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Re: [Ring] Sending failes or takes hours even if my contacts are online


From: AmarOk
Subject: Re: [Ring] Sending failes or takes hours even if my contacts are online
Date: Thu, 18 Jan 2018 13:01:38 -0500
User-agent: Mozilla/5.0 (X11; Linux x86_64; rv:52.0) Gecko/20100101 Thunderbird/52.5.2

Answers below


On 01/18/2018 07:56 AM, Anna Marei wrote:
AmarOk <address@hidden> hat am 17. Januar 2018 um 20:47 geschrieben:


1. The loss of privacy for ring is you need to use a central point
(explained in the previous mails) which have the authorization to send
push notifications. Push notifications will not be enabled by default.
Hmm is push notification enabled/integrated in the Ring Clients or in the 
daemon?
The major part of the code is in OpenDHT, but you will have the ability to deactivate this part via the client with a checkbox.
2. Yeah another way to do that is polling. You can try to get messages
every X minutes. The problem is it consumes battery (and it's another
part and can be used by OpenDHT) and you can also do polling directly on
the DHT.
Do you have considered this solution as well?
Polling is already possible yes.
3. The push server contains private informations to authorize to use APN
or GCM or any other solution. So it can't be widely distributed. Any one
can host a node, but you can only use push servers for your application.
The way to self host the push server is to regenerate a certificate for
your application with your device and to host your push server. Again,
like maxim said, push services are centralized. (But again, push
notifications will be disabled by default).
Hm so how will Ring manage that for it's users?
You will have 3 possibilities.
1. Use Ring without any proxy like today.
2. Use Ring with a proxy (self hosted or hosted by anyone you trust) to have the ability to receive messages when your phone is off and to avoid the consumption of battery due to synchronization. The proxy can't decrypt ring messages, it's decrypted by the node on your device (like today because a value is stored on different nodes for persistence) 3. Use Ring via a proxy with push notifications. For now, it will be only with one proxy (because the use of the push server will not be open at first. See the wiki of OpenDHT for more info). (It will not be available on the FDroid version)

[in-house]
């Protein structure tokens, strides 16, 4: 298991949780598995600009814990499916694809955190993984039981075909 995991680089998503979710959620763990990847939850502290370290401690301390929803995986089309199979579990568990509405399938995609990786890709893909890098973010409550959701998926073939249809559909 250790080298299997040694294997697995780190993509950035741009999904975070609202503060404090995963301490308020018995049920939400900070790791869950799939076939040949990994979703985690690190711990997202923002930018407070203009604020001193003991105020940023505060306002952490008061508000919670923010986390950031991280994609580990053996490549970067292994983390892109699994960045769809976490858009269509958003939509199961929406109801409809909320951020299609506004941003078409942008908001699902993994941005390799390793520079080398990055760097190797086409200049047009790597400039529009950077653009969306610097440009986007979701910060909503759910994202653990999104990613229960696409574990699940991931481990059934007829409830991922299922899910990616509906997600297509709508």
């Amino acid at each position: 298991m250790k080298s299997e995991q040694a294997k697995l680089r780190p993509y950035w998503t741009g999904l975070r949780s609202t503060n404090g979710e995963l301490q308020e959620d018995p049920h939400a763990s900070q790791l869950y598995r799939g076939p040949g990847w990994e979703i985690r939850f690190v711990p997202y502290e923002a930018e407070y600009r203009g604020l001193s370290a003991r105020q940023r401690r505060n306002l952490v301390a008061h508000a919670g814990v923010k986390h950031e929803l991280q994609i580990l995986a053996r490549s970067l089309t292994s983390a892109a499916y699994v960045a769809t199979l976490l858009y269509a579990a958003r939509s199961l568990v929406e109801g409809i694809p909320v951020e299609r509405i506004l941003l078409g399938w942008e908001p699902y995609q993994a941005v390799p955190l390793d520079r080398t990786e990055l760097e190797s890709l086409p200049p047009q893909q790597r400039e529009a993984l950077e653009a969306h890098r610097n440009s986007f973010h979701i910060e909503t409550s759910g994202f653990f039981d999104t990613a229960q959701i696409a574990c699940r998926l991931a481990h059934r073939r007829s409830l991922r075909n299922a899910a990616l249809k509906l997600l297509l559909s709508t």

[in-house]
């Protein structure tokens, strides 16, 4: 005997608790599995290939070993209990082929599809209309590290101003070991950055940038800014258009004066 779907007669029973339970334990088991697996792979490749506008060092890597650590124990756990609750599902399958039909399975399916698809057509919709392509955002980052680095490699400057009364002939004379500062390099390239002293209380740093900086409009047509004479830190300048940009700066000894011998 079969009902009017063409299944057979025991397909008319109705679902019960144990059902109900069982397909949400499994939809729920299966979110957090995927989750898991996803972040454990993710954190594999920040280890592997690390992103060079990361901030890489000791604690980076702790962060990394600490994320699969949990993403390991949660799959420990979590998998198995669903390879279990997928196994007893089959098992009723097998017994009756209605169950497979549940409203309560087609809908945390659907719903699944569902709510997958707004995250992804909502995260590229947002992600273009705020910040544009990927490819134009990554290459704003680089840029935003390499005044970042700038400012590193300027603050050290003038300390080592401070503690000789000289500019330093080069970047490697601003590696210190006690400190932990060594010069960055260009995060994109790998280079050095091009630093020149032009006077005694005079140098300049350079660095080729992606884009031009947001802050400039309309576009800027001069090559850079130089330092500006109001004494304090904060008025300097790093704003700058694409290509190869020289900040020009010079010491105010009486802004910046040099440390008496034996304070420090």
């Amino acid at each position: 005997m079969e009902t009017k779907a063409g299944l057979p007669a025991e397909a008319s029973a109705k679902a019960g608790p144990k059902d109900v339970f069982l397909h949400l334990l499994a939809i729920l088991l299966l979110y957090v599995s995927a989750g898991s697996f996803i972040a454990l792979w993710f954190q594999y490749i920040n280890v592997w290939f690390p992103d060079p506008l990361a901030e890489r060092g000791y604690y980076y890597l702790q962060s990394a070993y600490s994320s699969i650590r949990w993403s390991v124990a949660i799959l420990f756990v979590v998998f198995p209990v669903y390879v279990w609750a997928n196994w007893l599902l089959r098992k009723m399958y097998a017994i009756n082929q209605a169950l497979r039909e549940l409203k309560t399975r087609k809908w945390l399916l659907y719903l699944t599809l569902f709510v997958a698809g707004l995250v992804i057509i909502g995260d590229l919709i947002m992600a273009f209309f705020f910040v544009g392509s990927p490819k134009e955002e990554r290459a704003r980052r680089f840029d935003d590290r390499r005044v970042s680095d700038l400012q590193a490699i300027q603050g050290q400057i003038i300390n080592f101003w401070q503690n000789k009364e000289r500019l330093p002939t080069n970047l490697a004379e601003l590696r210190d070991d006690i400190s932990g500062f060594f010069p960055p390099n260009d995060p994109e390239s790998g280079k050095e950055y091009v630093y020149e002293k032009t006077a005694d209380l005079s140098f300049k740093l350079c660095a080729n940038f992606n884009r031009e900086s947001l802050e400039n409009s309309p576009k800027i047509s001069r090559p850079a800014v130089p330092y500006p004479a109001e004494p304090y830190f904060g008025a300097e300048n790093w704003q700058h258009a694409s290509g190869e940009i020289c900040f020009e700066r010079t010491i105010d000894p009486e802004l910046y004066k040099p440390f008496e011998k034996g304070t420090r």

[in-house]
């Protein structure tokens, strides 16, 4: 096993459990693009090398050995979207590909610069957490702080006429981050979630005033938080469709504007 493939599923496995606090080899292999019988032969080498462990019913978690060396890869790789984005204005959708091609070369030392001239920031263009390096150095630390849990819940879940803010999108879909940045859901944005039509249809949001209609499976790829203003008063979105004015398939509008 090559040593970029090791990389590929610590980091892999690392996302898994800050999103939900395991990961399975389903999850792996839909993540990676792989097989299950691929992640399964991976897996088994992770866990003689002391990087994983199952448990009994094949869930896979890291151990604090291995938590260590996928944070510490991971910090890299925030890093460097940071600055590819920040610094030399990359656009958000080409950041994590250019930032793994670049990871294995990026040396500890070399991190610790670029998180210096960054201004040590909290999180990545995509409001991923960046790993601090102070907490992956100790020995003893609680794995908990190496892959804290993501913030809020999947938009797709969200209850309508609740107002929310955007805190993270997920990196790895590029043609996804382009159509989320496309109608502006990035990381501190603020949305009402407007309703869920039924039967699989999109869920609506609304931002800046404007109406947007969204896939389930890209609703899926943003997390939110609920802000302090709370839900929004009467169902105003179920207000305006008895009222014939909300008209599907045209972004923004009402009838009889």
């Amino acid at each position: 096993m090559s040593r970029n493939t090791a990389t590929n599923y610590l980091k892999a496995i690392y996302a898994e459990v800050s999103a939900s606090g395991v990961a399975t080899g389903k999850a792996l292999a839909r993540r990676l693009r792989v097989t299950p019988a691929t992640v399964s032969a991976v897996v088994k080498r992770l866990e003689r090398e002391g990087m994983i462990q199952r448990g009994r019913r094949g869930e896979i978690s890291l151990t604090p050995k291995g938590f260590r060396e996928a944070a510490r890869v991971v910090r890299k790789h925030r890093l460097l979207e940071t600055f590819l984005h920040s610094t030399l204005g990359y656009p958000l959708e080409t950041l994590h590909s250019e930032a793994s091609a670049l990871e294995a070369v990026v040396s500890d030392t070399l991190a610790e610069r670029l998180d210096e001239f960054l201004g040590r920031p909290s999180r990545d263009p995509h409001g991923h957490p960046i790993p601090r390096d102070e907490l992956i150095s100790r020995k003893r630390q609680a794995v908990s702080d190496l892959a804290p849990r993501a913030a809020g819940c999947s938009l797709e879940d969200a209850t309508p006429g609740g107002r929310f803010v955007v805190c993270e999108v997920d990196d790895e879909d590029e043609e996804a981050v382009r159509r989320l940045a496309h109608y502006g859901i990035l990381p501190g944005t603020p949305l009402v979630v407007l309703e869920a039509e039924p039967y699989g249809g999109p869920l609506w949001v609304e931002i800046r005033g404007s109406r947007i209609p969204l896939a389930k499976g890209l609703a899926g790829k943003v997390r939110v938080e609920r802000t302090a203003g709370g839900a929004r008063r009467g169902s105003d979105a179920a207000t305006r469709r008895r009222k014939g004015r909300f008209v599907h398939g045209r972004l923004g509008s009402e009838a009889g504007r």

4. OpenDHT doesn't say this. OpenDHT just tell a new value is stored for
a hash. And OpenDHT on your phone will wake up and decrypt the value later.
So there will be no metadata leaked with an enabled push notification?
No, apart the fact your device receives a notification from Ring. The encrypted payload is just in OpenDHT.


On 01/17/2018 11:23 AM, address@hidden wrote:
Thanks S├ębastien for your explanation again and the shared link to
Riot*s way to handle that.
For me there seem to be a few questions left:

1. The blog entry is talking about "downside is a small loss of
privacy." -> What would that mean to Ring?
2. Matrix is talking about "non-GCM/APNS push mechanisms" -> Are that
any alternatives Ring could use/develop?
3. Will the server-side push server run by you guys? Or is it
self-hostable? Or is the server-side push server the Open DHT network
itself?
4. And if Open DHT is just telling, that there is a message xyz
exchanged: Who can someone draw conclusions from who is sending the
message through the network.

p.s. Could you please "group reply" so i get an E-Mail from you as well?

Maxim Cournoyer <address@hidden> hat am 16.
Januar 2018 um 20:21 geschrieben:

----- Original Message -----
From: address@hidden
To: "Maxim Cournoyer" <address@hidden>
Cc: address@hidden
Sent: Tuesday, January 16, 2018 1:26:05 PM
Subject: Re: [Ring] Sending failes or takes hours even if my
contacts are online
Hi Maxim,

you mean that my Android contact's should check their power
settings, right?
Yes, if your contacts are using Ring on Android, they would have
to make sure
their Ring client is not "power optimized" by Android.
This isn't very user friendly; we are working on push
notifications that should
make things easier in this regard.
Btw. do push notifications work in a decentralised network -
without connecting
to servers running in the background?
Short answer: no. The push service frameworks available on
mainstream mobile platforms (Android, iOS) are centralized by nature:
a connection is at all times maintained between them and the push
server, AFAIK.
Maxim




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